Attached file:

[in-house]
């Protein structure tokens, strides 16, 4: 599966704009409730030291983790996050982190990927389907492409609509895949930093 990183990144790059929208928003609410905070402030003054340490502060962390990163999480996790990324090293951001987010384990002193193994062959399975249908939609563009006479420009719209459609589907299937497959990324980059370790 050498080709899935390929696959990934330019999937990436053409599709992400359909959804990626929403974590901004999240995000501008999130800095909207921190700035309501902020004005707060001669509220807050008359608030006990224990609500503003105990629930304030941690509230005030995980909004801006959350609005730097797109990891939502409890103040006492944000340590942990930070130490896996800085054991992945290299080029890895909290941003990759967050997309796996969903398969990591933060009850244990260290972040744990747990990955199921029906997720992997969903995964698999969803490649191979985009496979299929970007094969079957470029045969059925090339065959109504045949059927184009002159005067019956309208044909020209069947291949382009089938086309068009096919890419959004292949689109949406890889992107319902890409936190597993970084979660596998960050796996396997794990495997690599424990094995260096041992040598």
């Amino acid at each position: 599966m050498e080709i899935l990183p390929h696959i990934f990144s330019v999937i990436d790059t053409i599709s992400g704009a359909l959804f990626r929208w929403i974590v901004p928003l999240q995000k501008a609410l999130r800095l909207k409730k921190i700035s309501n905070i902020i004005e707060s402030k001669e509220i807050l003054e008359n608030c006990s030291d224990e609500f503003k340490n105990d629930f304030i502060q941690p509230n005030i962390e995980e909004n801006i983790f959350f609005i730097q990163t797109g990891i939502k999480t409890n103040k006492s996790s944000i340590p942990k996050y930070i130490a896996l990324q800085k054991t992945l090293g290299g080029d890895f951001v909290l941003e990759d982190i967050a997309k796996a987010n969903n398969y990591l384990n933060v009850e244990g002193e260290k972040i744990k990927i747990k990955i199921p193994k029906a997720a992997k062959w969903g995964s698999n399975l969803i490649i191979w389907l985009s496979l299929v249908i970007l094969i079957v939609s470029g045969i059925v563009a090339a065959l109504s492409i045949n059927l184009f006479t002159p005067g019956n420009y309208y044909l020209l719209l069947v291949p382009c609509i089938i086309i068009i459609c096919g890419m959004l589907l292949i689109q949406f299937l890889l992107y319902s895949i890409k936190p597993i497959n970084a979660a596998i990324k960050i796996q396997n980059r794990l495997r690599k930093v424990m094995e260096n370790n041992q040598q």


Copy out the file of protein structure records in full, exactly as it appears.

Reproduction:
[in-house]
């Protein structure tokens, strides 16, 4: 599966704009409730030291983790996050982190990927389907492409609509895949930093 990183990144790059929208928003609410905070402030003054340490502060962390990163999480996790990324090293951001987010384990002193193994062959399975249908939609563009006479420009719209459609589907299937497959990324980059370790 050498080709899935390929696959990934330019999937990436053409599709992400359909959804990626929403974590901004999240995000501008999130800095909207921190700035309501902020004005707060001669509220807050008359608030006990224990609500503003105990629930304030941690509230005030995980909004801006959350609005730097797109990891939502409890103040006492944000340590942990930070130490896996800085054991992945290299080029890895909290941003990759967050997309796996969903398969990591933060009850244990260290972040744990747990990955199921029906997720992997969903995964698999969803490649191979985009496979299929970007094969079957470029045969059925090339065959109504045949059927184009002159005067019956309208044909020209069947291949382009089938086309068009096919890419959004292949689109949406890889992107319902890409936190597993970084979660596998960050796996396997794990495997690599424990094995260096041992040598």
């Amino acid at each position: 599966m050498e080709i899935l990183p390929h696959i990934f990144s330019v999937i990436d790059t053409i599709s992400g704009a359909l959804f990626r929208w929403i974590v901004p928003l999240q995000k501008a609410l999130r800095l909207k409730k921190i700035s309501n905070i902020i004005e707060s402030k001669e509220i807050l003054e008359n608030c006990s030291d224990e609500f503003k340490n105990d629930f304030i502060q941690p509230n005030i962390e995980e909004n801006i983790f959350f609005i730097q990163t797109g990891i939502k999480t409890n103040k006492s996790s944000i340590p942990k996050y930070i130490a896996l990324q800085k054991t992945l090293g290299g080029d890895f951001v909290l941003e990759d982190i967050a997309k796996a987010n969903n398969y990591l384990n933060v009850e244990g002193e260290k972040i744990k990927i747990k990955i199921p193994k029906a997720a992997k062959w969903g995964s698999n399975l969803i490649i191979w389907l985009s496979l299929v249908i970007l094969i079957v939609s470029g045969i059925v563009a090339a065959l109504s492409i045949n059927l184009f006479t002159p005067g019956n420009y309208y044909l020209l719209l069947v291949p382009c609509i089938i086309i068009i459609c096919g890419m959004l589907l292949i689109q949406f299937l890889l992107y319902s895949i890409k936190p597993i497959n970084a979660a596998i990324k960050i796996q396997n980059r794990l495997r690599k930093v424990m094995e260096n370790n041992q040598q």